Nakayama's lemma, corollary: If $M = IM$, then $\exists x \in A \text{ such that } x \equiv 1 \text{ mod } I$ and $xM = 0$.

Nakayama's lemma: Let $(A, m)$ be a local ring, $M$ a finite A-module; $M = mM \implies M = 0$; if $M = IM$, with $1 + I \subset A^{\times}$, then $M = 0$.

## Homomorphism theorems of modules

Proofs for these correspond exactly to those in vector spaces.

1. $\text{ker } \varphi \subset M$, and $\text{im } \varphi \subset N$ are submodules.
2. Let $N \subset M$ be a submodule; then $\ni$ a surjective quotient homomorphism $\varphi : M \rightarrow M/N$, ker $\varphi = N$. Elements of $M/N$ can be constructed either as equivalence classes $m \in M \bmod N$, or as cosets $m + N$ in $M$.
3. $M/\text{ker } \varphi \cong \text{im } \varphi$.

## Short exact sequence (s.e.s)

$L$, $M$, $N$ are A-Modules, and $\alpha$, $\beta$ are homomorphisms:

$0 \rightarrow L \xrightarrow[]{\alpha} M \xrightarrow[]{\beta} N \rightarrow 0$

is a split exact sequence if $M \cong L \oplus N$, $L \subset M$ and $N = M/L$, such that $\alpha$ maps $m \mapsto (m, 0)$ and $\beta$ maps $(m, n) \mapsto m$. c Koszul complex of pair ($x$, $y$) is defined as the exact sequence:

$0 \rightarrow A \xrightarrow[]{(-y, x)} A^2 \xrightarrow[]{\begin{pmatrix} x \\ y \end{pmatrix}} I \rightarrow 0$

$S^{-1}$ preserves exactness over the s.e.s:

$L \xrightarrow[]{\alpha} M \xrightarrow[]{\beta} N$ $S^{-1} L \xrightarrow[]{\alpha'} S^{-1} M \xrightarrow{\beta'} S^{-1} N$

## Algebraic dependence and integral dependence

$y$ is algebraic over $k$ if it satisfies the algebraic dependence relation:

$f(y) = a_m y^m + a_{m - 1} y^{m - 1} + ... + a_0$

Over a field, it costs nothing to divide over $a_m$, giving us the monic polynomial:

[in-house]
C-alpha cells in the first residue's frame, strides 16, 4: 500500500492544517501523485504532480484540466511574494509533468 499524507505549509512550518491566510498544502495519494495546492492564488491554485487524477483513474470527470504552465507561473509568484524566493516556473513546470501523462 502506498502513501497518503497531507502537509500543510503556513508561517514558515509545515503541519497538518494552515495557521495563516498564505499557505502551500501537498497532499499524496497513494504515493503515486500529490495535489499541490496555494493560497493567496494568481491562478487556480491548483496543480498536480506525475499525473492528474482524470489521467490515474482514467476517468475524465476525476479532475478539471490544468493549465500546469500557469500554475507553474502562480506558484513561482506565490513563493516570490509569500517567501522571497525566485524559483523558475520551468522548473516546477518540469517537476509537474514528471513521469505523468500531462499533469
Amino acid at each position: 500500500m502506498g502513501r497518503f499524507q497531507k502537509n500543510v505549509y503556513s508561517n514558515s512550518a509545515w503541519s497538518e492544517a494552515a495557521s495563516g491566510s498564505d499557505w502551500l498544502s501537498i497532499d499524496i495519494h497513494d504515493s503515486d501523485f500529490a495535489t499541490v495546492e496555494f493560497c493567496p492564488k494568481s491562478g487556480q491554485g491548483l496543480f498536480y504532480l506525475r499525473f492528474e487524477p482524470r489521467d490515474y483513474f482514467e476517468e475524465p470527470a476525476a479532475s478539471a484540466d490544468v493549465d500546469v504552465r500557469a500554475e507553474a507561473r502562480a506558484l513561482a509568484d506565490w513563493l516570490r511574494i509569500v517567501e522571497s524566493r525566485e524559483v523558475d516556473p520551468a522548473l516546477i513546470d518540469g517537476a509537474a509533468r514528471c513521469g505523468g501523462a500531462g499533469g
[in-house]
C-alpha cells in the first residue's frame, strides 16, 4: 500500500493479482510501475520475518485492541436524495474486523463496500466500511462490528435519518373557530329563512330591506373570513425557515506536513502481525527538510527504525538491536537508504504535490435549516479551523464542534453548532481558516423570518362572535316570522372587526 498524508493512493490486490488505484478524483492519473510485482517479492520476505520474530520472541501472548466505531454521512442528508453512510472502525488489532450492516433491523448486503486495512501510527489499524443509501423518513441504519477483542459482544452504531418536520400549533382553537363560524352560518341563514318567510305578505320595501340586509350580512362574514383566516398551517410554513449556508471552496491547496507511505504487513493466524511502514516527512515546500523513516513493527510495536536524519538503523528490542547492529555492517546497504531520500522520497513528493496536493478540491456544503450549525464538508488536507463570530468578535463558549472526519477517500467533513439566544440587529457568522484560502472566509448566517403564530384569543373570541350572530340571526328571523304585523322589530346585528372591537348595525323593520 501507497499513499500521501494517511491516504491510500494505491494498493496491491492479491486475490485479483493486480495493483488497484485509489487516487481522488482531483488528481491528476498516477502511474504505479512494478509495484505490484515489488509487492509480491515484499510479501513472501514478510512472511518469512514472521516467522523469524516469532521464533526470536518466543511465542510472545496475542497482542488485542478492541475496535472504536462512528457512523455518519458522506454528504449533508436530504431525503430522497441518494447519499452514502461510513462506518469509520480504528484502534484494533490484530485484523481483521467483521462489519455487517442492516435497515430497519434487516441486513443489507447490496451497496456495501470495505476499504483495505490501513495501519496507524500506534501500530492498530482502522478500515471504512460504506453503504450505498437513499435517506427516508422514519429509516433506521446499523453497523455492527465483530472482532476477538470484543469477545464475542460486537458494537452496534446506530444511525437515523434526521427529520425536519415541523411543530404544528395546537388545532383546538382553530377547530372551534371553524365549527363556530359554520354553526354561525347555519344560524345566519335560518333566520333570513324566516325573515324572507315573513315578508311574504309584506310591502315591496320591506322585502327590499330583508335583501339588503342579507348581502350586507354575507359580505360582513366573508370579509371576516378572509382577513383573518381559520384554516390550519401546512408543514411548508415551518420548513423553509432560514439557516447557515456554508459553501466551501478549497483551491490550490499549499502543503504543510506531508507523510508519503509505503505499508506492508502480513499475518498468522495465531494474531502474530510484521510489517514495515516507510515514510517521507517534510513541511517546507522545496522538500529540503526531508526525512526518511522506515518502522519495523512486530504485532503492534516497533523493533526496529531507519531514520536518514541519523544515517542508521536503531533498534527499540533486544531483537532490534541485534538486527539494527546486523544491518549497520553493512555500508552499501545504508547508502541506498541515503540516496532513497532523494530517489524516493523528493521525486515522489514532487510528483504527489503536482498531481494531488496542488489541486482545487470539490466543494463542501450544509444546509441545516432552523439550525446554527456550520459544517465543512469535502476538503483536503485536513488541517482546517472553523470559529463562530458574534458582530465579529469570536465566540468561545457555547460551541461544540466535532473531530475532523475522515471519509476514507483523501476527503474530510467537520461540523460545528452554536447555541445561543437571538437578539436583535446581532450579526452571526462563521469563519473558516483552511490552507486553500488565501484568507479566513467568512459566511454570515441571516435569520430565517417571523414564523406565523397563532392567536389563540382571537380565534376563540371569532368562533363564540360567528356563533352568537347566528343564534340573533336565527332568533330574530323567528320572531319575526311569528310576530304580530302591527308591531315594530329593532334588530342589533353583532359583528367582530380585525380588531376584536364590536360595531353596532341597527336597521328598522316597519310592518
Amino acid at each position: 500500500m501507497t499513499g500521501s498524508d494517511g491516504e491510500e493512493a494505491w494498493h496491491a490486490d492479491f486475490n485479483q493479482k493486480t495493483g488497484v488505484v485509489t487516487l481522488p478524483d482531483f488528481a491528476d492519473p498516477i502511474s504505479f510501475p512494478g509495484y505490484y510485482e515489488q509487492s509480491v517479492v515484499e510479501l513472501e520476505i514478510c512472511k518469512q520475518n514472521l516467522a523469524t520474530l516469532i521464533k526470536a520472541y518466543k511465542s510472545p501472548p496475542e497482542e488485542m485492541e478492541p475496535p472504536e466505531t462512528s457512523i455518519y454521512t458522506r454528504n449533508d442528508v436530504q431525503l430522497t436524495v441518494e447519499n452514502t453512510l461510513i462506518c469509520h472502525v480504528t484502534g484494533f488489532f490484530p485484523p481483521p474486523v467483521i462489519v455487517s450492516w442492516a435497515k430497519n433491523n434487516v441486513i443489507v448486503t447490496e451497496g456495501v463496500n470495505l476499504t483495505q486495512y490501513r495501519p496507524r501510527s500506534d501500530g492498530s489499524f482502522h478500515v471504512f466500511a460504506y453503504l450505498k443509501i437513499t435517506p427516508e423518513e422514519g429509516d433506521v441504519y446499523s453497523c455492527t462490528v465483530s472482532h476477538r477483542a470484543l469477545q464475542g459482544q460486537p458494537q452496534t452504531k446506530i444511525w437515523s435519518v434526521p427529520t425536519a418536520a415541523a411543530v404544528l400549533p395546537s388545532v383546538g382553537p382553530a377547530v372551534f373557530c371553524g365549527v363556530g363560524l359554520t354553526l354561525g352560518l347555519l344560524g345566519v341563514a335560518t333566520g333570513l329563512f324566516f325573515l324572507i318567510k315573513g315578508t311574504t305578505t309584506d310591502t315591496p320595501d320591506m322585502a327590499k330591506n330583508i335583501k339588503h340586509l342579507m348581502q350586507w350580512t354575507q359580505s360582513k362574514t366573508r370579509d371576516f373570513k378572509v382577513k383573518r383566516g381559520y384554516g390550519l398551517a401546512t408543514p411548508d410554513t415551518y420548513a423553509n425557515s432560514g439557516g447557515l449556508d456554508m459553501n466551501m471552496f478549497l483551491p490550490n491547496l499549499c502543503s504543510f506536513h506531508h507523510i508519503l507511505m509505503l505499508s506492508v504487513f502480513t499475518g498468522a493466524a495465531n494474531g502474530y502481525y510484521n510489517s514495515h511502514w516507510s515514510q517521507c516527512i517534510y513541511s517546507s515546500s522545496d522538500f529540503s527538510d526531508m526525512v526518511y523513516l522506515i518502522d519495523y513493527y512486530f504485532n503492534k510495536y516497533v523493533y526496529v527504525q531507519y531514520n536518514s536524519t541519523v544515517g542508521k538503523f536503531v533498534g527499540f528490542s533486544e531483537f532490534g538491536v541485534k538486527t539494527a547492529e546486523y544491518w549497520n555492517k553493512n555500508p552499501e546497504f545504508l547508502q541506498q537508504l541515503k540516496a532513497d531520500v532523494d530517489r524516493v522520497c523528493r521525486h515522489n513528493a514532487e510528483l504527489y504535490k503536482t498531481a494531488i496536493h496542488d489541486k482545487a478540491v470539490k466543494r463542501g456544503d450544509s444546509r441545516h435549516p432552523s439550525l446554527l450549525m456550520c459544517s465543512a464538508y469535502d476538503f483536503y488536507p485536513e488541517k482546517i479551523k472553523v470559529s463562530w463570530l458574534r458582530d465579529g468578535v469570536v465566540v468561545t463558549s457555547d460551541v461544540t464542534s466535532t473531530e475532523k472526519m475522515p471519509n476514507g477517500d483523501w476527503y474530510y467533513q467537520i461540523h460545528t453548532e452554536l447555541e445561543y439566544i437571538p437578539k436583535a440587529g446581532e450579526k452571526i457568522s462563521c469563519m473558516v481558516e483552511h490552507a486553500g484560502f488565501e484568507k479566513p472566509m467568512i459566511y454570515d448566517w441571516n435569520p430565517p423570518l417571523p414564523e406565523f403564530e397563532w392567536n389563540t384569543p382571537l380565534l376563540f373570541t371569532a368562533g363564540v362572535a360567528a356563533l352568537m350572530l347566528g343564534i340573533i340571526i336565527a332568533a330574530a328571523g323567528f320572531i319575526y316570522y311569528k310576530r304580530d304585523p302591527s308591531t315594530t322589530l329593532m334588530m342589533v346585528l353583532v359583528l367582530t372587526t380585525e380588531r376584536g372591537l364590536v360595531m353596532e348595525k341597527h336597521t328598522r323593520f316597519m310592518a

$f(y) = y^m + a_{m - 1} y^{m - 1} + ... + a_0$

This is termed as integral dependence. $\varphi : A \rightarrow B$ is finite, if $A$ is integral.

C is termed nonsingular if $(\partial f/\partial x, \partial f/\partial y) \neq 0$ for $P \in C$, so that $C$ has a well-defined tangent at every point $P$.

$XY = 1$ is an example of something that is algebraically closed, but not integrally closed. It can be perturbed as $(X + \epsilon Y) Y = 1$ to avoid the unlucky accident of a "missing zero" over $X = 0$.

## The Nullstellansatz

Variety $V(J) = \{P = (a_1, ..., a_n)\; | f(P) = 0\; \forall f \subset J\}$

Tautologically, $X \subset V(I(X))$; $X = V(I(X)) \iff X$ is a variety.

The Nullstellansatz states that:

1. If $J \subsetneq k[X_1 ... X_n]$ then $V(J) \neq 0$
2. $I(V(J)) = \text{rad } J$, the radical of the ideal

A variety is irreducible if it cannot be expressed as the union of two proper subvarieties:

$J(X) = J(X_1) \cup J(X_2) \Rightarrow X = X_1 \text{ or } X_2$; $X$ is a prime ideal.

The following reverse-inclusions are obvious: $X \subset Y \Rightarrow I(X) \supset I(Y)$ $I \subset J \Rightarrow V(I) \supset V(J)$

## Zariski topology

Zariski topology is a topology where the only closed sets are the algebraic ones, the zeros of polynomials. The Zariski topology on a variety is Noetherian.

$V(I) \cup V(J) = V(I \cap J) = V(IJ)$

corresponds exactly to the Zariski topology on $\text{Spec } A$, $\mathcal{V}(I)$: